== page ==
5.) Finish gathering the top of the pumpkin, insert stem, gather and tie threads in a knot around the stem. If you made a felt stem,you may want to baste the stem to the pumpkin at the base of the stem.

6.) Use jute to divide the pumpkin into six or eight segments and tie at the bottom. I pull the jute tight so it doesn't show much but is in the creases of the pumpkin.

7.) For "leaves": Tear fabric about 10" long by 3" wide. Tear strips along the length of the fabric every 3/4" or so and baste the top of the fabric, like this:

Gather and tie the "leaves" around the base of the stem. See below...

You can also hot glue twine around the base of the stem to hide the jute that is used to divide the pumpkin into segments.

These pumpkins are pretty throughout the fall -- for Halloween or Thanksgiving.

I think they'd be beautiful in a centerpiece or a big basket on a hearth...

Later this week I'll publish a post about some artificial pumpkins that I painted with chalk paint. Here's a little teaser...

Sunday, September 20, 2015

Thankful Thoughts...

A few years ago I was introduced to the idea of a gratitude journal. What I found as I wrote in my journal every week, was that it helped me to focus on the more uplifting events in my life and ignore or put into context those that were negative. It made me aware of the many tender mercies and kindnesses that were evident in my daily experiences and helped guide my thoughts toward more positive actions. I hoped that by starting this journal it would help me to cultivate a spirit of gratitude in my heart that would bless my life and those around me. For the last couple of years I made this journal private as I worked through some hard issues, but I'm back on the bandwagon and ready to share on my blog once again. My journal consists of answering one or more of these three questions each week...

What inspired me?   What surprised me?   What moved me?

This week...What inspired me?

I really like listening to Christian radio. It inspires me. It calms me. It teaches me. Simply put, it makes me happy.  The other day I was listening to the lyrics of a song by Casting Crowns called "Just Be Held." It's a song about putting your troubles in God's hands. A lyric in the song states,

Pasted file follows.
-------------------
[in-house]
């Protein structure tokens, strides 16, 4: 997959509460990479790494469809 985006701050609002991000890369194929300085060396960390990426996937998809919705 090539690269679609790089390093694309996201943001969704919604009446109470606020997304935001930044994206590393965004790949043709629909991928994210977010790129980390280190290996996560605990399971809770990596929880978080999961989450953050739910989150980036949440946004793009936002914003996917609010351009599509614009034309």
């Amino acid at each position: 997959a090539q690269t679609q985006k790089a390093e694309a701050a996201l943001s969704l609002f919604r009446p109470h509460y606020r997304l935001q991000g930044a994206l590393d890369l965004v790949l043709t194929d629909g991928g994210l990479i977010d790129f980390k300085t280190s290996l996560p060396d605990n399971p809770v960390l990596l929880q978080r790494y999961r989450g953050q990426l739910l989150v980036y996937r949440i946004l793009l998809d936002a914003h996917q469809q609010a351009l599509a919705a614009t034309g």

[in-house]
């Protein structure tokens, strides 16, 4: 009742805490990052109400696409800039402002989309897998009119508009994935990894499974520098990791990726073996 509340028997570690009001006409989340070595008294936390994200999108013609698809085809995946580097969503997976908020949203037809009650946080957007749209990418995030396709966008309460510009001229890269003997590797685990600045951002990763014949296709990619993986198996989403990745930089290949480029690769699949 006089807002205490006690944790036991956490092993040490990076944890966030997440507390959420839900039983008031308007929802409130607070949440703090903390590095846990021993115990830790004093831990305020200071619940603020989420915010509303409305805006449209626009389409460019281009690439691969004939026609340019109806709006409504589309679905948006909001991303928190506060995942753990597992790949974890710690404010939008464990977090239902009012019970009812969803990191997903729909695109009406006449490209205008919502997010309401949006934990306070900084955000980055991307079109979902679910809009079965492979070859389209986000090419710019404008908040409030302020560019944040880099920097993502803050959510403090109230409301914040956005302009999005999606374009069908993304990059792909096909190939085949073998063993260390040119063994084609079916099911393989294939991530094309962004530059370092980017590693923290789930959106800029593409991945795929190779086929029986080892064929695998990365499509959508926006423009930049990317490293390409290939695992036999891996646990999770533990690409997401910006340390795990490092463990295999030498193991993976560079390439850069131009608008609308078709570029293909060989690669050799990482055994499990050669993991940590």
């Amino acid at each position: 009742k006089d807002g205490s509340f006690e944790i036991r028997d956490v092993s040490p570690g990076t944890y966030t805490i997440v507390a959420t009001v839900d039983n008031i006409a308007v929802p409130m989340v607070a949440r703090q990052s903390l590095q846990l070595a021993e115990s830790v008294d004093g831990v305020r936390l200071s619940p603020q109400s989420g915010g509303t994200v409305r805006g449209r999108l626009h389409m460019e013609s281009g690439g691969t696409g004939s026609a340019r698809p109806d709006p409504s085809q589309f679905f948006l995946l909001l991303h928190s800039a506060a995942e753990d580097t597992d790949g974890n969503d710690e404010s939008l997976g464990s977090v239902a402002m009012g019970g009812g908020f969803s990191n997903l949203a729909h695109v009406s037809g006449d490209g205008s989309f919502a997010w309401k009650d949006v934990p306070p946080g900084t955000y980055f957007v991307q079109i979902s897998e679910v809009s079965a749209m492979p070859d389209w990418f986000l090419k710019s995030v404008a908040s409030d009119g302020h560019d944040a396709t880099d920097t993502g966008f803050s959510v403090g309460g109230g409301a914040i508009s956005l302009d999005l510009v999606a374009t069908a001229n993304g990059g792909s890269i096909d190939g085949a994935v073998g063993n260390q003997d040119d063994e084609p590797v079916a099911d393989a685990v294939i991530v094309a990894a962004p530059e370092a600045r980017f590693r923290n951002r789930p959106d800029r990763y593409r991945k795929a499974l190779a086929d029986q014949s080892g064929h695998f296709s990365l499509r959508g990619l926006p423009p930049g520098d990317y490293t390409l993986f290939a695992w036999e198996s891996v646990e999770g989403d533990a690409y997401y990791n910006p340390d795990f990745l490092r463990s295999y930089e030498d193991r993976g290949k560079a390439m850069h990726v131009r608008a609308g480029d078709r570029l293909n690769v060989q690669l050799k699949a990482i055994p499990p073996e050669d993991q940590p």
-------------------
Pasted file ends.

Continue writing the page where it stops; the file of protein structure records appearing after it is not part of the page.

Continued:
"Your world's not falling apart, it's falling into place...." 

Now there's a positive attitude. Hindsight often gives us this perspective, but it's a hard concept to accept when you feel as if your world is spinning out of control. When you're smack dab in the middle of a crisis, your last thought is that the experience could be a blessing or for your good. Yet, looking back, that has often been the case in my life. It's during those times that I've been taught and learned best, and it's when I've more faithfully relied on God and felt closest to Him. If that isn't having my world "fall into place," I don't know what is. I'm grateful for music and teachings that inspire me and help me remember God's love for me.

"Be still, and know that I am God..." 
Psalms 46:10


Saturday, September 19, 2015

Yummy Floral Fabrics....

I caught sight of these yummy floral fabrics tonight, and I thought I'd share. They are a line by Alexander Henry, called "Bella Strada." I'd love to walk along the beautiful path where these flowers grow...

The dark backgrounds are so beautiful for fall and winter. 

Friday, September 18, 2015

Thursday, September 17, 2015

Update: House Renovations

I don't know how they did it, but the painters we hired had the house painted in three days. I am sooo very happy with the results! They worked so hard. We also had the new garage door installed, which did so much to update our home. The first two photos are during the painting process...

We're not completely done with the renovations. We still have to install the board and batten exterior shutters on the second story.

We also have some dark bronze lighting fixtures to install by the front door and over the garage. I'll post when we are completely done, but so much happened this week that I'll give you a preview of where we stand right now...

I absolutely love the colors of the paint. Whew. Such a relief. The blue (Benjamin Moore Hale Navy) front door is just the punch of color I wanted...

I'll be back in about a week to show you the completely finished renovation.